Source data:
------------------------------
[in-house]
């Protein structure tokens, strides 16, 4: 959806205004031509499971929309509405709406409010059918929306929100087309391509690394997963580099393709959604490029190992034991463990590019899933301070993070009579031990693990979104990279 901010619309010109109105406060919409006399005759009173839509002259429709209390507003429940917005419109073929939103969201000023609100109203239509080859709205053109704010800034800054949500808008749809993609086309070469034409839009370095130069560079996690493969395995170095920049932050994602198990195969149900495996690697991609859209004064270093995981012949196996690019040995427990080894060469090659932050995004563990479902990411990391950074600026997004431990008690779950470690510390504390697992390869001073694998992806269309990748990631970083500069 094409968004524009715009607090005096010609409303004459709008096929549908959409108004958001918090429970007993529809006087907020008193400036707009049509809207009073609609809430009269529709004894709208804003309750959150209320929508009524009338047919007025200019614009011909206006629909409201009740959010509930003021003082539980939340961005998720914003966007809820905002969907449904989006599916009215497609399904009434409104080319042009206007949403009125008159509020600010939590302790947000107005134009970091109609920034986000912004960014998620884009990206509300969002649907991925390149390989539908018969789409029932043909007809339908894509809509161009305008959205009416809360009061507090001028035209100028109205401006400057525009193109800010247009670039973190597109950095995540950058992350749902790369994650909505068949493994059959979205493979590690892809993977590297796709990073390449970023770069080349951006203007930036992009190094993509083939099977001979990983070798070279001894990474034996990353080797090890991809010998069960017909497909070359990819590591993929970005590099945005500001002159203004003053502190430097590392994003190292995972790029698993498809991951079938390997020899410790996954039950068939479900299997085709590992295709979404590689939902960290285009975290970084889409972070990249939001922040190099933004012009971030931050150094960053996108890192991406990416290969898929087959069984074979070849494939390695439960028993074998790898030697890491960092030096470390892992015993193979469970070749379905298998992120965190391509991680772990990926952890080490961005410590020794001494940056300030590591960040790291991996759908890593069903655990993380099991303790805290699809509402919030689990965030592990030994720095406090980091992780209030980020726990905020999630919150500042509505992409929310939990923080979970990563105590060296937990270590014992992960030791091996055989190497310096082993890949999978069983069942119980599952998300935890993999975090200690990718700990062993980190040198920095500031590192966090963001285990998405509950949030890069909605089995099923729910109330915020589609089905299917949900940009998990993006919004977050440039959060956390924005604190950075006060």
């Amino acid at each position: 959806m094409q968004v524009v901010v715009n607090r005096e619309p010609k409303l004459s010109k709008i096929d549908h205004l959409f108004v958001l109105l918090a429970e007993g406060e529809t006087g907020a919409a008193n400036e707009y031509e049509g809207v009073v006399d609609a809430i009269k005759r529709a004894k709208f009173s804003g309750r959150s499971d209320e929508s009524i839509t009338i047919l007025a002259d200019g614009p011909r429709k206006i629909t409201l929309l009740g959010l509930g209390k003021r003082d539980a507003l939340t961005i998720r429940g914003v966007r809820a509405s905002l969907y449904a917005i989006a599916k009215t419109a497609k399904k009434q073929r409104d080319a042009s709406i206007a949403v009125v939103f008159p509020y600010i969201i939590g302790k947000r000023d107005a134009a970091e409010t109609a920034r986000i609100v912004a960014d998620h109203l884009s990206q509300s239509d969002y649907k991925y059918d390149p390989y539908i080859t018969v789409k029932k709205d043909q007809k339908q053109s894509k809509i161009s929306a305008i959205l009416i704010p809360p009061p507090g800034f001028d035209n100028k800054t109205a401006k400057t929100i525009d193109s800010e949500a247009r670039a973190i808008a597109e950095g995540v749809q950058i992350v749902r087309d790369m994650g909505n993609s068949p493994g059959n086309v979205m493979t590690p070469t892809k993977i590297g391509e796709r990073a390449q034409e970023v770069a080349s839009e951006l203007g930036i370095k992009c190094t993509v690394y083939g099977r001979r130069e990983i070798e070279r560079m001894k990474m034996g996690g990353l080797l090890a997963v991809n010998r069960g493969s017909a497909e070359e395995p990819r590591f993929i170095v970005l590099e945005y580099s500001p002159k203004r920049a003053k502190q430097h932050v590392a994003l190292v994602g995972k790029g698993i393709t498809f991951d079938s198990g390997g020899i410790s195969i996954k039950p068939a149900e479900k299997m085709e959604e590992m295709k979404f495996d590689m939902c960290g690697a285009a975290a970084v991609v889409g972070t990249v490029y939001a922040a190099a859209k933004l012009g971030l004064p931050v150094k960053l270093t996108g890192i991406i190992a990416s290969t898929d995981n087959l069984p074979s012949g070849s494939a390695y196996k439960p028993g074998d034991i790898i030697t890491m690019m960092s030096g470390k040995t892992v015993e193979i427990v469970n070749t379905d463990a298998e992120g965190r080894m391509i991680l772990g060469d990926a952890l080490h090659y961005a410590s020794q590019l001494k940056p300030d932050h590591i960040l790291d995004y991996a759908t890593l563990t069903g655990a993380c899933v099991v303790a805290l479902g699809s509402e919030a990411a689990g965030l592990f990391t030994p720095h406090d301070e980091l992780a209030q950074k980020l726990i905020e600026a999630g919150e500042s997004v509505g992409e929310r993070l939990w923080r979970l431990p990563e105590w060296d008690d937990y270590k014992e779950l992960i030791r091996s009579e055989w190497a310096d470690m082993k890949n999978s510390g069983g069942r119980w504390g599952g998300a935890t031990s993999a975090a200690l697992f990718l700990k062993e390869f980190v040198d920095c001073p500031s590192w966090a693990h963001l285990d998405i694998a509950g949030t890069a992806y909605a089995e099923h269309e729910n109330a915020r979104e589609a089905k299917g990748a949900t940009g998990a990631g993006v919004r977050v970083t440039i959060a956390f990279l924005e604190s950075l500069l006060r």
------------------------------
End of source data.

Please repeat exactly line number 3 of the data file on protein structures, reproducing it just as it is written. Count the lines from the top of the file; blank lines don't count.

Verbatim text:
């Amino acid at each position: 959806m094409q968004v524009v901010v715009n607090r005096e619309p010609k409303l004459s010109k709008i096929d549908h205004l959409f108004v958001l109105l918090a429970e007993g406060e529809t006087g907020a919409a008193n400036e707009y031509e049509g809207v009073v006399d609609a809430i009269k005759r529709a004894k709208f009173s804003g309750r959150s499971d209320e929508s009524i839509t009338i047919l007025a002259d200019g614009p011909r429709k206006i629909t409201l929309l009740g959010l509930g209390k003021r003082d539980a507003l939340t961005i998720r429940g914003v966007r809820a509405s905002l969907y449904a917005i989006a599916k009215t419109a497609k399904k009434q073929r409104d080319a042009s709406i206007a949403v009125v939103f008159p509020y600010i969201i939590g302790k947000r000023d107005a134009a970091e409010t109609a920034r986000i609100v912004a960014d998620h109203l884009s990206q509300s239509d969002y649907k991925y059918d390149p390989y539908i080859t018969v789409k029932k709205d043909q007809k339908q053109s894509k809509i161009s929306a305008i959205l009416i704010p809360p009061p507090g800034f001028d035209n100028k800054t109205a401006k400057t929100i525009d193109s800010e949500a247009r670039a973190i808008a597109e950095g995540v749809q950058i992350v749902r087309d790369m994650g909505n993609s068949p493994g059959n086309v979205m493979t590690p070469t892809k993977i590297g391509e796709r990073a390449q034409e970023v770069a080349s839009e951006l203007g930036i370095k992009c190094t993509v690394y083939g099977r001979r130069e990983i070798e070279r560079m001894k990474m034996g996690g990353l080797l090890a997963v991809n010998r069960g493969s017909a497909e070359e395995p990819r590591f993929i170095v970005l590099e945005y580099s500001p002159k203004r920049a003053k502190q430097h932050v590392a994003l190292v994602g995972k790029g698993i393709t498809f991951d079938s198990g390997g020899i410790s195969i996954k039950p068939a149900e479900k299997m085709e959604e590992m295709k979404f495996d590689m939902c960290g690697a285009a975290a970084v991609v889409g972070t990249v490029y939001a922040a190099a859209k933004l012009g971030l004064p931050v150094k960053l270093t996108g890192i991406i190992a990416s290969t898929d995981n087959l069984p074979s012949g070849s494939a390695y196996k439960p028993g074998d034991i790898i030697t890491m690019m960092s030096g470390k040995t892992v015993e193979i427990v469970n070749t379905d463990a298998e992120g965190r080894m391509i991680l772990g060469d990926a952890l080490h090659y961005a410590s020794q590019l001494k940056p300030d932050h590591i960040l790291d995004y991996a759908t890593l563990t069903g655990a993380c899933v099991v303790a805290l479902g699809s509402e919030a990411a689990g965030l592990f990391t030994p720095h406090d301070e980091l992780a209030q950074k980020l726990i905020e600026a999630g919150e500042s997004v509505g992409e929310r993070l939990w923080r979970l431990p990563e105590w060296d008690d937990y270590k014992e779950l992960i030791r091996s009579e055989w190497a310096d470690m082993k890949n999978s510390g069983g069942r119980w504390g599952g998300a935890t031990s993999a975090a200690l697992f990718l700990k062993e390869f980190v040198d920095c001073p500031s590192w966090a693990h963001l285990d998405i694998a509950g949030t890069a992806y909605a089995e099923h269309e729910n109330a915020r979104e589609a089905k299917g990748a949900t940009g998990a990631g993006v919004r977050v970083t440039i959060a956390f990279l924005e604190s950075l500069l006060r």